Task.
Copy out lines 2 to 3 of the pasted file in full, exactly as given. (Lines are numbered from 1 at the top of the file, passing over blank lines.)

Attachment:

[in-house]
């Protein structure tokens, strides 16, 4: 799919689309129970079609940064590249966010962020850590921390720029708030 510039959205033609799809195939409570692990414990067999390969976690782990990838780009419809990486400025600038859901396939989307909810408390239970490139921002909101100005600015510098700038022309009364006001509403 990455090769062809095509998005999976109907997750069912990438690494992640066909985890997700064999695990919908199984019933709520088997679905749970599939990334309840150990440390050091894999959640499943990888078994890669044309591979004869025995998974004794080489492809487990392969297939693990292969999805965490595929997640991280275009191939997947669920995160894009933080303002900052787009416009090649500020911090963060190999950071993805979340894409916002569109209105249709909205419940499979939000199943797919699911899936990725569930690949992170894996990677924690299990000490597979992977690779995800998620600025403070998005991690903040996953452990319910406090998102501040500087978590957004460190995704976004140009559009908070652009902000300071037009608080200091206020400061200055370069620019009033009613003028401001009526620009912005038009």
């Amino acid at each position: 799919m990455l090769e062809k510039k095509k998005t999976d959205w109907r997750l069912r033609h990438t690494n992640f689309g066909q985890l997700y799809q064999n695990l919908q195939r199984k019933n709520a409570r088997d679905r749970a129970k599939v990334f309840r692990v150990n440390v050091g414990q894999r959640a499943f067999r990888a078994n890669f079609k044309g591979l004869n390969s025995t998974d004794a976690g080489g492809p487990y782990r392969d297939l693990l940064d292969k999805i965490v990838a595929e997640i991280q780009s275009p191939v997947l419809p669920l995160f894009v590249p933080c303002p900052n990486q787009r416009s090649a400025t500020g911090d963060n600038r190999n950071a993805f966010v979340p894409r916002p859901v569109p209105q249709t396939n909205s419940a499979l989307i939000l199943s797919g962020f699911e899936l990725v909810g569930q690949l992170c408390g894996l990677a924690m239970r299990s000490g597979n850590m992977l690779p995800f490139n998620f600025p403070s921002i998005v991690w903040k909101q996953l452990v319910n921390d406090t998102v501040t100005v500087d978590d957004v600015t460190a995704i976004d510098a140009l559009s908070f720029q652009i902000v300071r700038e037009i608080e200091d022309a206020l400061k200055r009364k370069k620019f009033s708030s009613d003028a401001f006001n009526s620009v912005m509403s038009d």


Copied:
């Protein structure tokens, strides 16, 4: 799919689309129970079609940064590249966010962020850590921390720029708030 510039959205033609799809195939409570692990414990067999390969976690782990990838780009419809990486400025600038859901396939989307909810408390239970490139921002909101100005600015510098700038022309009364006001509403 990455090769062809095509998005999976109907997750069912990438690494992640066909985890997700064999695990919908199984019933709520088997679905749970599939990334309840150990440390050091894999959640499943990888078994890669044309591979004869025995998974004794080489492809487990392969297939693990292969999805965490595929997640991280275009191939997947669920995160894009933080303002900052787009416009090649500020911090963060190999950071993805979340894409916002569109209105249709909205419940499979939000199943797919699911899936990725569930690949992170894996990677924690299990000490597979992977690779995800998620600025403070998005991690903040996953452990319910406090998102501040500087978590957004460190995704976004140009559009908070652009902000300071037009608080200091206020400061200055370069620019009033009613003028401001009526620009912005038009």
């Amino acid at each position: 799919m990455l090769e062809k510039k095509k998005t999976d959205w109907r997750l069912r033609h990438t690494n992640f689309g066909q985890l997700y799809q064999n695990l919908q195939r199984k019933n709520a409570r088997d679905r749970a129970k599939v990334f309840r692990v150990n440390v050091g414990q894999r959640a499943f067999r990888a078994n890669f079609k044309g591979l004869n390969s025995t998974d004794a976690g080489g492809p487990y782990r392969d297939l693990l940064d292969k999805i965490v990838a595929e997640i991280q780009s275009p191939v997947l419809p669920l995160f894009v590249p933080c303002p900052n990486q787009r416009s090649a400025t500020g911090d963060n600038r190999n950071a993805f966010v979340p894409r916002p859901v569109p209105q249709t396939n909205s419940a499979l989307i939000l199943s797919g962020f699911e899936l990725v909810g569930q690949l992170c408390g894996l990677a924690m239970r299990s000490g597979n850590m992977l690779p995800f490139n998620f600025p403070s921002i998005v991690w903040k909101q996953l452990v319910n921390d406090t998102v501040t100005v500087d978590d957004v600015t460190a995704i976004d510098a140009l559009s908070f720029q652009i902000v300071r700038e037009i608080e200091d022309a206020l400061k200055r009364k370069k620019f009033s708030s009613d003028a401001f006001n009526s620009v912005m509403s038009d």